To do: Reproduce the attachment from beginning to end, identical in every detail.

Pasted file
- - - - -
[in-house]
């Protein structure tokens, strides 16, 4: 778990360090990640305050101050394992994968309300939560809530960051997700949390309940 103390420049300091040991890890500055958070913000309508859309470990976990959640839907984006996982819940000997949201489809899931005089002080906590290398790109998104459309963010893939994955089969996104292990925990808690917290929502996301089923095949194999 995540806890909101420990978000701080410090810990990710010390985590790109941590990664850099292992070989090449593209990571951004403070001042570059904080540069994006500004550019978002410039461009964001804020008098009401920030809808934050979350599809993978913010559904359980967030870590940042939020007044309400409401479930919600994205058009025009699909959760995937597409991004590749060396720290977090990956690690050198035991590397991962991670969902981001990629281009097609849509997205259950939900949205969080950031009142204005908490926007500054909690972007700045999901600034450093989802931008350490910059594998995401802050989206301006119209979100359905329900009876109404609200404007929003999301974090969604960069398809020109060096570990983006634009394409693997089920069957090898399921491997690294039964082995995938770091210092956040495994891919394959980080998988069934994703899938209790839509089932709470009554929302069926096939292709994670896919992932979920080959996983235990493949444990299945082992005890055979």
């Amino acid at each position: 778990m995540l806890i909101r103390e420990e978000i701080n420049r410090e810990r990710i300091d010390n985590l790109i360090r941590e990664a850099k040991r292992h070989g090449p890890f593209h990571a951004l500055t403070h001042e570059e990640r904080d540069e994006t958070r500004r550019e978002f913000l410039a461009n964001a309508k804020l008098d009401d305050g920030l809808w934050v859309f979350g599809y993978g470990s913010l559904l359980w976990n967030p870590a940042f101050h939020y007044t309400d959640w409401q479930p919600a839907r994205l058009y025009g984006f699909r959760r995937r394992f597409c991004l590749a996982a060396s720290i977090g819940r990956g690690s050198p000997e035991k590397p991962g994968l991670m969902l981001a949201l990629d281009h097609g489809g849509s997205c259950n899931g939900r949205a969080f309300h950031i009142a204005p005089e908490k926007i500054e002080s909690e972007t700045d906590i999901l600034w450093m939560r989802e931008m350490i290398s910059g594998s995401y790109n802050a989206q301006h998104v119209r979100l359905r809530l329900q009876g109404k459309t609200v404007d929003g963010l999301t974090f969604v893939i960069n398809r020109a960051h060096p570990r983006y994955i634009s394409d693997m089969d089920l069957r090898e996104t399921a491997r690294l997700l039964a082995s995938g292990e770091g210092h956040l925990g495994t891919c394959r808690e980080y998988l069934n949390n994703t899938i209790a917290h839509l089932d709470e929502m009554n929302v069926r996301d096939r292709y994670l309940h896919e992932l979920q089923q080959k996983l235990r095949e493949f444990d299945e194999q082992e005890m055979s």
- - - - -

[in-house]
């Protein structure tokens, strides 16, 4: 778990360090990640305050101050394992994968309300939560809530960051997700949390309940 103390420049300091040991890890500055958070913000309508859309470990976990959640839907984006996982819940000997949201489809899931005089002080906590290398790109998104459309963010893939994955089969996104292990925990808690917290929502996301089923095949194999 995540806890909101420990978000701080410090810990990710010390985590790109941590990664850099292992070989090449593209990571951004403070001042570059904080540069994006500004550019978002410039461009964001804020008098009401920030809808934050979350599809993978913010559904359980967030870590940042939020007044309400409401479930919600994205058009025009699909959760995937597409991004590749060396720290977090990956690690050198035991590397991962991670969902981001990629281009097609849509997205259950939900949205969080950031009142204005908490926007500054909690972007700045999901600034450093989802931008350490910059594998995401802050989206301006119209979100359905329900009876109404609200404007929003999301974090969604960069398809020109060096570990983006634009394409693997089920069957090898399921491997690294039964082995995938770091210092956040495994891919394959980080998988069934994703899938209790839509089932709470009554929302069926096939292709994670896919992932979920080959996983235990493949444990299945082992005890055979």
């Amino acid at each position: 778990m995540l806890i909101r103390e420990e978000i701080n420049r410090e810990r990710i300091d010390n985590l790109i360090r941590e990664a850099k040991r292992h070989g090449p890890f593209h990571a951004l500055t403070h001042e570059e990640r904080d540069e994006t958070r500004r550019e978002f913000l410039a461009n964001a309508k804020l008098d009401d305050g920030l809808w934050v859309f979350g599809y993978g470990s913010l559904l359980w976990n967030p870590a940042f101050h939020y007044t309400d959640w409401q479930p919600a839907r994205l058009y025009g984006f699909r959760r995937r394992f597409c991004l590749a996982a060396s720290i977090g819940r990956g690690s050198p000997e035991k590397p991962g994968l991670m969902l981001a949201l990629d281009h097609g489809g849509s997205c259950n899931g939900r949205a969080f309300h950031i009142a204005p005089e908490k926007i500054e002080s909690e972007t700045d906590i999901l600034w450093m939560r989802e931008m350490i290398s910059g594998s995401y790109n802050a989206q301006h998104v119209r979100l359905r809530l329900q009876g109404k459309t609200v404007d929003g963010l999301t974090f969604v893939i960069n398809r020109a960051h060096p570990r983006y994955i634009s394409d693997m089969d089920l069957r090898e996104t399921a491997r690294l997700l039964a082995s995938g292990e770091g210092h956040l925990g495994t891919c394959r808690e980080y998988l069934n949390n994703t899938i209790a917290h839509l089932d709470e929502m009554n929302v069926r996301d096939r292709y994670l309940h896919e992932l979920q089923q080959k996983l235990r095949e493949f444990d299945e194999q082992e005890m055979s």